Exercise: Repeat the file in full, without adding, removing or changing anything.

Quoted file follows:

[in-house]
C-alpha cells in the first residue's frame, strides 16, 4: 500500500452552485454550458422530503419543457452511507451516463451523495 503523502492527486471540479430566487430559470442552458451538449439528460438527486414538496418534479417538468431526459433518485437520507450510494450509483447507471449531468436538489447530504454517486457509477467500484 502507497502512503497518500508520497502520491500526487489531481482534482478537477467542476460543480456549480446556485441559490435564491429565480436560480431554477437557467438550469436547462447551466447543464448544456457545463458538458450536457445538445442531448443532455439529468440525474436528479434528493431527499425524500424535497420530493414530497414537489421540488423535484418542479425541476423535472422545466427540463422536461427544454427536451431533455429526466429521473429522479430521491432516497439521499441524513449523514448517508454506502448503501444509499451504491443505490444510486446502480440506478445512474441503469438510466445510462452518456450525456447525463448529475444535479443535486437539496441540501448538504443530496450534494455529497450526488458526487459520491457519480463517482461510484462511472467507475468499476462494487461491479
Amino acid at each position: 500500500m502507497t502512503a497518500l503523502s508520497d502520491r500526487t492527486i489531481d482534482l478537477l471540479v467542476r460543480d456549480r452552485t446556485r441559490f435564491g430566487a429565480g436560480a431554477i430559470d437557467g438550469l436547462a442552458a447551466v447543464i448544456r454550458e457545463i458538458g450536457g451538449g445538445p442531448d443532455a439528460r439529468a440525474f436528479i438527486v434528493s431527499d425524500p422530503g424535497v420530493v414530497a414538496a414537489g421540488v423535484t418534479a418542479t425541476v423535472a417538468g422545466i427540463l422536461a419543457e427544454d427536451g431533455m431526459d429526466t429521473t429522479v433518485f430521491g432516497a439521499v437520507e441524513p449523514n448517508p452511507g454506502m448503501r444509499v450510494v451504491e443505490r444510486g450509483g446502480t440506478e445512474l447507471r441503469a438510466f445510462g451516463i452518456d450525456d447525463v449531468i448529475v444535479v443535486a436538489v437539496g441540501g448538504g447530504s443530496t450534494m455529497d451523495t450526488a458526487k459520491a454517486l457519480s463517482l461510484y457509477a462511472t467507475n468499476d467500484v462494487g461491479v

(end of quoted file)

[in-house]
C-alpha cells in the first residue's frame, strides 16, 4: 500500500452552485454550458422530503419543457452511507451516463451523495 503523502492527486471540479430566487430559470442552458451538449439528460438527486414538496418534479417538468431526459433518485437520507450510494450509483447507471449531468436538489447530504454517486457509477467500484 502507497502512503497518500508520497502520491500526487489531481482534482478537477467542476460543480456549480446556485441559490435564491429565480436560480431554477437557467438550469436547462447551466447543464448544456457545463458538458450536457445538445442531448443532455439529468440525474436528479434528493431527499425524500424535497420530493414530497414537489421540488423535484418542479425541476423535472422545466427540463422536461427544454427536451431533455429526466429521473429522479430521491432516497439521499441524513449523514448517508454506502448503501444509499451504491443505490444510486446502480440506478445512474441503469438510466445510462452518456450525456447525463448529475444535479443535486437539496441540501448538504443530496450534494455529497450526488458526487459520491457519480463517482461510484462511472467507475468499476462494487461491479
Amino acid at each position: 500500500m502507497t502512503a497518500l503523502s508520497d502520491r500526487t492527486i489531481d482534482l478537477l471540479v467542476r460543480d456549480r452552485t446556485r441559490f435564491g430566487a429565480g436560480a431554477i430559470d437557467g438550469l436547462a442552458a447551466v447543464i448544456r454550458e457545463i458538458g450536457g451538449g445538445p442531448d443532455a439528460r439529468a440525474f436528479i438527486v434528493s431527499d425524500p422530503g424535497v420530493v414530497a414538496a414537489g421540488v423535484t418534479a418542479t425541476v423535472a417538468g422545466i427540463l422536461a419543457e427544454d427536451g431533455m431526459d429526466t429521473t429522479v433518485f430521491g432516497a439521499v437520507e441524513p449523514n448517508p452511507g454506502m448503501r444509499v450510494v451504491e443505490r444510486g450509483g446502480t440506478e445512474l447507471r441503469a438510466f445510462g451516463i452518456d450525456d447525463v449531468i448529475v444535479v443535486a436538489v437539496g441540501g448538504g447530504s443530496t450534494m455529497d451523495t450526488a458526487k459520491a454517486l457519480s463517482l461510484y457509477a462511472t467507475n468499476d467500484v462494487g461491479v